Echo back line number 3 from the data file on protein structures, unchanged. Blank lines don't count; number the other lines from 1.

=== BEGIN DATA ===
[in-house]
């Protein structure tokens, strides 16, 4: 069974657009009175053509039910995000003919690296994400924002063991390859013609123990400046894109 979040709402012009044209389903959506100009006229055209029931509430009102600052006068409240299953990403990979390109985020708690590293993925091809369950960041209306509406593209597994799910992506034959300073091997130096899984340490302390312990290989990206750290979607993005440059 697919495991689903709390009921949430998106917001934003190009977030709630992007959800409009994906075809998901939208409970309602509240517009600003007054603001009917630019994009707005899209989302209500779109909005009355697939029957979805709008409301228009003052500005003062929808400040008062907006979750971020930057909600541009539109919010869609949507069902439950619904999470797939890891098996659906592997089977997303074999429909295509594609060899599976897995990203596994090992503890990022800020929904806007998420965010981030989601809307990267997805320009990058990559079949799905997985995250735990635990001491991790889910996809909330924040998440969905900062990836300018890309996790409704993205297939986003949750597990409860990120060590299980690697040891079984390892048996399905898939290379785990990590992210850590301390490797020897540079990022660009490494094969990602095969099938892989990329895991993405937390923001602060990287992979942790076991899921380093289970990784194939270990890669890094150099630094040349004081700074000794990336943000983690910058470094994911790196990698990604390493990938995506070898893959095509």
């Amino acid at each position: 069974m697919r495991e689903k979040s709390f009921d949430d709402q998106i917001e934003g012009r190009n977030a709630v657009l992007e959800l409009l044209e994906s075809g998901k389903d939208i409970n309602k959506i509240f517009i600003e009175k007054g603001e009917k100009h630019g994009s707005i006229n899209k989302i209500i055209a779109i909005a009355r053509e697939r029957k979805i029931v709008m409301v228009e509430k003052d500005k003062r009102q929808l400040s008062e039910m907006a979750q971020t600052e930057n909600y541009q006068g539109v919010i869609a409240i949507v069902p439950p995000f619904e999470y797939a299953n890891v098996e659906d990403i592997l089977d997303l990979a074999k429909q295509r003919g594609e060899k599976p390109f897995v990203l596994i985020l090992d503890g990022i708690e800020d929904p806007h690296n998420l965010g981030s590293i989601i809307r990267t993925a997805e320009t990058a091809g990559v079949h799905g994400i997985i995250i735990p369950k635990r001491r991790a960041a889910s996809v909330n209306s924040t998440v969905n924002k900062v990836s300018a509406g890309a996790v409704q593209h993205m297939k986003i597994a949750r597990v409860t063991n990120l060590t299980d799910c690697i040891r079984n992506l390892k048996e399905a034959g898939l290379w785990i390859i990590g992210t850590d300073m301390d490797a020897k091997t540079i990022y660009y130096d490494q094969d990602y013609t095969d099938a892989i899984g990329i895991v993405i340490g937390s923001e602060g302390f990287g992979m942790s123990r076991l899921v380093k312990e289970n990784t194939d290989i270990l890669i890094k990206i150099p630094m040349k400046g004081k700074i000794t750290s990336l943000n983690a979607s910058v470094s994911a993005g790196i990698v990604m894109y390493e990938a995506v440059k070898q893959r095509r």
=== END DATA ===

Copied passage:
């Amino acid at each position: 069974m697919r495991e689903k979040s709390f009921d949430d709402q998106i917001e934003g012009r190009n977030a709630v657009l992007e959800l409009l044209e994906s075809g998901k389903d939208i409970n309602k959506i509240f517009i600003e009175k007054g603001e009917k100009h630019g994009s707005i006229n899209k989302i209500i055209a779109i909005a009355r053509e697939r029957k979805i029931v709008m409301v228009e509430k003052d500005k003062r009102q929808l400040s008062e039910m907006a979750q971020t600052e930057n909600y541009q006068g539109v919010i869609a409240i949507v069902p439950p995000f619904e999470y797939a299953n890891v098996e659906d990403i592997l089977d997303l990979a074999k429909q295509r003919g594609e060899k599976p390109f897995v990203l596994i985020l090992d503890g990022i708690e800020d929904p806007h690296n998420l965010g981030s590293i989601i809307r990267t993925a997805e320009t990058a091809g990559v079949h799905g994400i997985i995250i735990p369950k635990r001491r991790a960041a889910s996809v909330n209306s924040t998440v969905n924002k900062v990836s300018a509406g890309a996790v409704q593209h993205m297939k986003i597994a949750r597990v409860t063991n990120l060590t299980d799910c690697i040891r079984n992506l390892k048996e399905a034959g898939l290379w785990i390859i990590g992210t850590d300073m301390d490797a020897k091997t540079i990022y660009y130096d490494q094969d990602y013609t095969d099938a892989i899984g990329i895991v993405i340490g937390s923001e602060g302390f990287g992979m942790s123990r076991l899921v380093k312990e289970n990784t194939d290989i270990l890669i890094k990206i150099p630094m040349k400046g004081k700074i000794t750290s990336l943000n983690a979607s910058v470094s994911a993005g790196i990698v990604m894109y390493e990938a995506v440059k070898q893959r095509r």